New Bill Would Give Parents Time Off To Attend School Events

To stay competitive in today's business environment, more businesses are focusing on work-life balances to attract (and retain) good employees. With a growing number of work tasks being performed remotely or through the Internet, employers are becoming more flexible about the actual time spent in the office. This allows working parents have more time to attend their children's school activities.

The evolution of the workplace is the impetus behind a new law that would allow parents to take time away from work. The Family Education Leave Act would allow employees in Michigan to take unpaid leave to attend their children's activities without fear of reprisal. Parents and legal guardians would be able to take up to 10 hours of leave (for each child) during an academic year to attend academic activities. The law would also prohibit employers from discriminating against employees who choose to use such leave.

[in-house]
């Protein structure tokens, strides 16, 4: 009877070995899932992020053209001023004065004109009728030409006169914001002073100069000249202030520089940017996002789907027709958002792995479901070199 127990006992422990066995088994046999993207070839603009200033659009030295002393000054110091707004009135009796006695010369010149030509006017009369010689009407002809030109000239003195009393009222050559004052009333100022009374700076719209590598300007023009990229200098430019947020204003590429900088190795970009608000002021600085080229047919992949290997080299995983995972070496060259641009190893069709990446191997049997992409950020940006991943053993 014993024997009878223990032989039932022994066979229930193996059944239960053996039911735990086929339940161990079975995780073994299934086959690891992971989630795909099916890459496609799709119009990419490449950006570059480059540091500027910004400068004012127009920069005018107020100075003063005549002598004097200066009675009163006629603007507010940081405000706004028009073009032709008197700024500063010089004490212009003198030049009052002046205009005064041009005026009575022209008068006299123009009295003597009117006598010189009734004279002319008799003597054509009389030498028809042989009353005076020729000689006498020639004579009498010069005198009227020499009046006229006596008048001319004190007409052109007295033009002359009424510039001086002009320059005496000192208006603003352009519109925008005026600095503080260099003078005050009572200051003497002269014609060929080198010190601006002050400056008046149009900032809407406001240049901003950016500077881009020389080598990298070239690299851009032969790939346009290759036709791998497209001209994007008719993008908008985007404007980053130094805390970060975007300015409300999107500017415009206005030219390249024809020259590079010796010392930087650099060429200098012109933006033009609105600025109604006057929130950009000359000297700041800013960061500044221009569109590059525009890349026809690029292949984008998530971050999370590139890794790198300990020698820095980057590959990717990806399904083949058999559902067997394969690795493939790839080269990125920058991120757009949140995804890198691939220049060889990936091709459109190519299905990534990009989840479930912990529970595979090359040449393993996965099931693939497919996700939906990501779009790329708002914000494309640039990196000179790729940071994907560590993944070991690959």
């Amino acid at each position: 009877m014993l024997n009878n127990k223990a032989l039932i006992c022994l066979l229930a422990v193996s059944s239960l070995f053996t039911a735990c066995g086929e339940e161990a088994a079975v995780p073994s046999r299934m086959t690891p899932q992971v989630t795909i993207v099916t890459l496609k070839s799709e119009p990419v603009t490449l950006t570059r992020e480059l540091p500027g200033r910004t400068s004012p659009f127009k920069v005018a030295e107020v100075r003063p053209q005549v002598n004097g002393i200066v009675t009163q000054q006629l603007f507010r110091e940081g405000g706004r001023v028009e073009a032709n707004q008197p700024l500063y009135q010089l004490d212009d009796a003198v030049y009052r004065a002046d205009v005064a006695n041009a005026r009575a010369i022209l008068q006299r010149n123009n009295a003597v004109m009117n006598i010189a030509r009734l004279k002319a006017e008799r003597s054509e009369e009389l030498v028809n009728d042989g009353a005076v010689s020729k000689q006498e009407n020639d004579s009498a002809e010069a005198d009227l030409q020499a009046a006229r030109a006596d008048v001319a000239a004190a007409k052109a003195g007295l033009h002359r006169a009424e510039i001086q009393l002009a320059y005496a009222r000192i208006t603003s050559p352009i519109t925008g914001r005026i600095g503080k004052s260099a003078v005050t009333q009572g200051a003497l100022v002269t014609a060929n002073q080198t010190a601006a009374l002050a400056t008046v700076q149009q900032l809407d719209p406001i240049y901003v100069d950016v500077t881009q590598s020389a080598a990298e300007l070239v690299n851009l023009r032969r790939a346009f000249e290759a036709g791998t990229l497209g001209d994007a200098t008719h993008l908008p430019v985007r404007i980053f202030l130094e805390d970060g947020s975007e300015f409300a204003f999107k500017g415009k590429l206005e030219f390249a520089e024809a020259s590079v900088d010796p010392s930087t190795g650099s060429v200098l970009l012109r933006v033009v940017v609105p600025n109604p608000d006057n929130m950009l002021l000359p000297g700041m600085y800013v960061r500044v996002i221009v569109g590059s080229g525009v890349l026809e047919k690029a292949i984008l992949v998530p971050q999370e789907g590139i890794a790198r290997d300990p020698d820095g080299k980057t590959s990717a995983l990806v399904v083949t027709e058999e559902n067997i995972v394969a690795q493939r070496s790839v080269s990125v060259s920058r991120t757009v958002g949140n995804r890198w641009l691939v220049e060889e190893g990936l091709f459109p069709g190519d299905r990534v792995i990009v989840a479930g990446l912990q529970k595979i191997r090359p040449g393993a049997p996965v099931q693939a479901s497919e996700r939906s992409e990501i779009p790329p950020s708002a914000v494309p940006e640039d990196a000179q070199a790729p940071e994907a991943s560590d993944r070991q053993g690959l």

The bill's sponsor, state senator Bert Johnson (D-Detroit), explained to MLive.com that a parent's involvement in their children's academic activities is a key factor in their success. However, many parents cannot take time off to attend parent-teacher conferences or other academic activities. Thus, his bill presents a common-sense approach to resolving this issue.

A number of states allow parents to take time from work. Illinois allows parents and legal guardians to take eight hours of leave per year. Employees in Louisiana can take 16 hours to attend academic events. California allows parents to take up to 40 hours of leave per school year.

The bill is likely to be assigned to the Senate's Education Committee or the Labor Committee so that notice provisions and potential penalties for violations may be discussed. After all, legislators want to maintain a balance between a parent's need to participate in their child's education, and an employer's need to have employees honor an established schedule.

It is anticipated that the bill will receive bipartisan support.